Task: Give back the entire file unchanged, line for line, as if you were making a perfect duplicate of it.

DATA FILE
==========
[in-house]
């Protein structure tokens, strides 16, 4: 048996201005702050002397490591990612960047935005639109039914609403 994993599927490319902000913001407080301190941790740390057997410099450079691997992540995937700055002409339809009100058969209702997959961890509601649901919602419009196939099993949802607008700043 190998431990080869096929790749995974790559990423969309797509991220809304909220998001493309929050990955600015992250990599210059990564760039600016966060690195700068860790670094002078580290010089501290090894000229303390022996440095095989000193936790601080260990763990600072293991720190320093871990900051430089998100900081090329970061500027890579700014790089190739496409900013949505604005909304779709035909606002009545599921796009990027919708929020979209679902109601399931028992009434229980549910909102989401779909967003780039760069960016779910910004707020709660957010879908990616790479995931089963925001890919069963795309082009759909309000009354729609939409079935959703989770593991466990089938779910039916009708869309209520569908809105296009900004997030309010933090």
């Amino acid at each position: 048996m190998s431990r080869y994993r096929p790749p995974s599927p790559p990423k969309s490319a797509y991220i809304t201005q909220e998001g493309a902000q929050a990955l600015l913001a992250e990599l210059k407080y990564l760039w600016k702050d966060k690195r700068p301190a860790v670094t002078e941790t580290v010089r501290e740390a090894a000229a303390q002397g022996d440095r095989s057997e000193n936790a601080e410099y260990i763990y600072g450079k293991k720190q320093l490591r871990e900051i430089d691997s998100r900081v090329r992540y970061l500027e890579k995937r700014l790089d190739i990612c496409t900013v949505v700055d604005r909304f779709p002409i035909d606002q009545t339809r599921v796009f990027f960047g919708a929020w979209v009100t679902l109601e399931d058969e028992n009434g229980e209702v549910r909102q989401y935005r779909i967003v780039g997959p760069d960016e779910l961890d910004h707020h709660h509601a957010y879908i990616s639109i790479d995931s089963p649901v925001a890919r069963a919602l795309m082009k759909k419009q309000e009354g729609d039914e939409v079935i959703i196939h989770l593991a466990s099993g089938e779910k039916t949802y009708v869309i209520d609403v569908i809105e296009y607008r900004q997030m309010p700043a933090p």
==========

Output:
[in-house]
């Protein structure tokens, strides 16, 4: 048996201005702050002397490591990612960047935005639109039914609403 994993599927490319902000913001407080301190941790740390057997410099450079691997992540995937700055002409339809009100058969209702997959961890509601649901919602419009196939099993949802607008700043 190998431990080869096929790749995974790559990423969309797509991220809304909220998001493309929050990955600015992250990599210059990564760039600016966060690195700068860790670094002078580290010089501290090894000229303390022996440095095989000193936790601080260990763990600072293991720190320093871990900051430089998100900081090329970061500027890579700014790089190739496409900013949505604005909304779709035909606002009545599921796009990027919708929020979209679902109601399931028992009434229980549910909102989401779909967003780039760069960016779910910004707020709660957010879908990616790479995931089963925001890919069963795309082009759909309000009354729609939409079935959703989770593991466990089938779910039916009708869309209520569908809105296009900004997030309010933090």
């Amino acid at each position: 048996m190998s431990r080869y994993r096929p790749p995974s599927p790559p990423k969309s490319a797509y991220i809304t201005q909220e998001g493309a902000q929050a990955l600015l913001a992250e990599l210059k407080y990564l760039w600016k702050d966060k690195r700068p301190a860790v670094t002078e941790t580290v010089r501290e740390a090894a000229a303390q002397g022996d440095r095989s057997e000193n936790a601080e410099y260990i763990y600072g450079k293991k720190q320093l490591r871990e900051i430089d691997s998100r900081v090329r992540y970061l500027e890579k995937r700014l790089d190739i990612c496409t900013v949505v700055d604005r909304f779709p002409i035909d606002q009545t339809r599921v796009f990027f960047g919708a929020w979209v009100t679902l109601e399931d058969e028992n009434g229980e209702v549910r909102q989401y935005r779909i967003v780039g997959p760069d960016e779910l961890d910004h707020h709660h509601a957010y879908i990616s639109i790479d995931s089963p649901v925001a890919r069963a919602l795309m082009k759909k419009q309000e009354g729609d039914e939409v079935i959703i196939h989770l593991a466990s099993g089938e779910k039916t949802y009708v869309i209520d609403v569908i809105e296009y607008r900004q997030m309010p700043a933090p």